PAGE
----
Solidarity represents 210 of the 389 cabin-crew members.
Derek Mans, Solidarity’s trade union official for aviation, said that the “ti cket ” (strike certificate) had been issued.
The union has been tr ying to negotiate with Comair since September but the dispute was ultimately referred to the Commission for Conciliation, Mediation and Arbitration (CCMA).
The CCMA ruled that Comair and Solidarity should continue negotiating, with talks being resumed on 22 January.
Last week, Comair CEO Erik Venter was unconcerned about the possibility of a strike, saying that he felt there was little support for the move. “This is a normal pressurising tactic.”
However, should the “worst-case scenario” happen, said Venter, Comair had backup staff who could pick up the slack should a small number of people go on strike.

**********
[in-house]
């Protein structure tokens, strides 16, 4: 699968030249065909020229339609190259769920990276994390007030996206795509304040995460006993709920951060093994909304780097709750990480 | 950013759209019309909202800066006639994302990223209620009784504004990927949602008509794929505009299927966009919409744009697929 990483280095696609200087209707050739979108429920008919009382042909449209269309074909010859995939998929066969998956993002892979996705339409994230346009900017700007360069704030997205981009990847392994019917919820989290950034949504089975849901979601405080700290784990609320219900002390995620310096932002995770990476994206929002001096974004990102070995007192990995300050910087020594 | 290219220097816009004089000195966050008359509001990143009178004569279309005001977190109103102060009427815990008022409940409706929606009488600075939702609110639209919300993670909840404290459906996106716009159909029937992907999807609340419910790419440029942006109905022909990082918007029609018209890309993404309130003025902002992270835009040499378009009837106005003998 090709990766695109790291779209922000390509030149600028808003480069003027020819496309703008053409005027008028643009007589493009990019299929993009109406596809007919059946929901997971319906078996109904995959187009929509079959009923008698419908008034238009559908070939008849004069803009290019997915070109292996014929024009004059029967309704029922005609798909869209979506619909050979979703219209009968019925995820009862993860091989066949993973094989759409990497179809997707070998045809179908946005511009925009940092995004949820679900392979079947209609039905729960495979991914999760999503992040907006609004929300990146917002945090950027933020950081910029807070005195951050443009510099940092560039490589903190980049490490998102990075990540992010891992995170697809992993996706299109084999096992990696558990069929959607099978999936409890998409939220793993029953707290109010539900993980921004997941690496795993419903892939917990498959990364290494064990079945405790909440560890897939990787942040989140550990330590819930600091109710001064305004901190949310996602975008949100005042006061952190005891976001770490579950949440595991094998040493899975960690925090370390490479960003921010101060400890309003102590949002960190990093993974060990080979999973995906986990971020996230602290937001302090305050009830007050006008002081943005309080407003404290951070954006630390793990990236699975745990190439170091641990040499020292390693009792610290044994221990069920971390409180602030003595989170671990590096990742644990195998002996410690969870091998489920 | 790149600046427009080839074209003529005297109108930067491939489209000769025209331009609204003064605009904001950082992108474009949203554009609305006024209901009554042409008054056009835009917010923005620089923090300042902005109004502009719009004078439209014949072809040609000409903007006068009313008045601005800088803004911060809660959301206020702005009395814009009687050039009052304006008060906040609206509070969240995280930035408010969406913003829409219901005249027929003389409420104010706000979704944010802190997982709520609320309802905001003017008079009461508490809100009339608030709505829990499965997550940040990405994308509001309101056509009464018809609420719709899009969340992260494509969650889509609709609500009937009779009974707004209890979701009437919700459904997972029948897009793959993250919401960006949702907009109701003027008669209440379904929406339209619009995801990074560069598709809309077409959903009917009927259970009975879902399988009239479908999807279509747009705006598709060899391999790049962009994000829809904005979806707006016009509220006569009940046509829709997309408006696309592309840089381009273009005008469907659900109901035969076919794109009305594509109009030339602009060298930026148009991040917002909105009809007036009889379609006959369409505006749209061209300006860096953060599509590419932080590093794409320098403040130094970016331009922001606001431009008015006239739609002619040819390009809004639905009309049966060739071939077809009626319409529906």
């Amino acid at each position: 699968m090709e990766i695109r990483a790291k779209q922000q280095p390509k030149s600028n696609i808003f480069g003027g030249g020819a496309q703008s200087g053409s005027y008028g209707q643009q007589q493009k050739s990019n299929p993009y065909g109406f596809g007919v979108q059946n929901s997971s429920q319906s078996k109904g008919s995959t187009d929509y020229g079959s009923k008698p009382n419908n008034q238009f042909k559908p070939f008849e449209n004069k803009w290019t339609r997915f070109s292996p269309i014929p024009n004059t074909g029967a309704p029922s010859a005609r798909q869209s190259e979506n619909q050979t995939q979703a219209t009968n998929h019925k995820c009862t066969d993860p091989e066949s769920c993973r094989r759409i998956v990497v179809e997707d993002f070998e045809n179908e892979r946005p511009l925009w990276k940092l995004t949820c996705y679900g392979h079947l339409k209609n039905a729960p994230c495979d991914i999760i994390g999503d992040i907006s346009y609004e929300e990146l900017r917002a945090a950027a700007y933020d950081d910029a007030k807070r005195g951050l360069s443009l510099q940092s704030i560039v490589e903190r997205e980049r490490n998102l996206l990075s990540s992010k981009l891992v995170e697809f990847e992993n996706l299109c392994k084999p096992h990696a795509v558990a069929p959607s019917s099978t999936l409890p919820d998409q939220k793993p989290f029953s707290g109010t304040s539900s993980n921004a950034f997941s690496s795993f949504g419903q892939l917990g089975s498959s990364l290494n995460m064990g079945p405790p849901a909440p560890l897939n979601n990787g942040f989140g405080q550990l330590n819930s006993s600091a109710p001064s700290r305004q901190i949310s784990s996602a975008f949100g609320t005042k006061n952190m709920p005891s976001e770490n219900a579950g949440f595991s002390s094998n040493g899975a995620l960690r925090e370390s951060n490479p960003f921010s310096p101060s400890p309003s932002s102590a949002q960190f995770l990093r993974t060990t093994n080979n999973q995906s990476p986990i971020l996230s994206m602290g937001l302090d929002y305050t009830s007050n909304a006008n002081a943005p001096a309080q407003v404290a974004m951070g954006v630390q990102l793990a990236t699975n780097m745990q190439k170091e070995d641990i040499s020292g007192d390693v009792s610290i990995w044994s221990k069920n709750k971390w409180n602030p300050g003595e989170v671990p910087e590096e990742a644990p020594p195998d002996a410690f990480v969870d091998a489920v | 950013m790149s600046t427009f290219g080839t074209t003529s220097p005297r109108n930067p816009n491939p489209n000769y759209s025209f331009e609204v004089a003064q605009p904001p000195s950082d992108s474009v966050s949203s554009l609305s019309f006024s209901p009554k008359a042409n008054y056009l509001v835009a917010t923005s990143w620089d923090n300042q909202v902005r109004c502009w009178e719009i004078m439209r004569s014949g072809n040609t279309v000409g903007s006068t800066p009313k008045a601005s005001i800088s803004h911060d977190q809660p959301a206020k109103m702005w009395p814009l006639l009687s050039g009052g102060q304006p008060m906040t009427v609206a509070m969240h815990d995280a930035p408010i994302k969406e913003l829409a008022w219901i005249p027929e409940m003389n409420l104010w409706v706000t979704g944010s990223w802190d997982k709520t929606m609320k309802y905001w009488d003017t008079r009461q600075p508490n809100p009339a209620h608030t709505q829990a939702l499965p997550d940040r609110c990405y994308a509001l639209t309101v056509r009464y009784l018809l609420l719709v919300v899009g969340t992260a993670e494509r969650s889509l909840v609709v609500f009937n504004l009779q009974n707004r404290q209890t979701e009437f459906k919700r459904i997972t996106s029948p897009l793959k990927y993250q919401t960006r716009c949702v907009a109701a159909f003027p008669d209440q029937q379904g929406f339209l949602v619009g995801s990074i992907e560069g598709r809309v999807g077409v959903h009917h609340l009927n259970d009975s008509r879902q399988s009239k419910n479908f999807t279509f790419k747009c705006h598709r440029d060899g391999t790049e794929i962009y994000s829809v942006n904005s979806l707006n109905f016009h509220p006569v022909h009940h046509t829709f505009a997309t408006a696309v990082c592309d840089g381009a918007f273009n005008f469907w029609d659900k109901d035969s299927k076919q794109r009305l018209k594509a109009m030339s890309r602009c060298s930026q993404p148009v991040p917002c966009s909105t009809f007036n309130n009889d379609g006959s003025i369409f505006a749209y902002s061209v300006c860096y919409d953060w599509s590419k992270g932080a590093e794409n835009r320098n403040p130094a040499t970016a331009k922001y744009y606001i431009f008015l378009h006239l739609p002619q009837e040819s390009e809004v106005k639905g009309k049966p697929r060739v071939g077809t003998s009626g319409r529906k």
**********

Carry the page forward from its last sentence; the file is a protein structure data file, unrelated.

If the numbers were significant, Venter said that fewer flights would operate. But he was sure the airline would not be grounded.
Solidarity said that Comair’s increasingly strong financial position over the past two years meant the company was in a position to be generous. In 2012 cabin crew signed a threeyear agreement forfeiting an increase in the first year as the company was battling financially. Venter took home in 2013.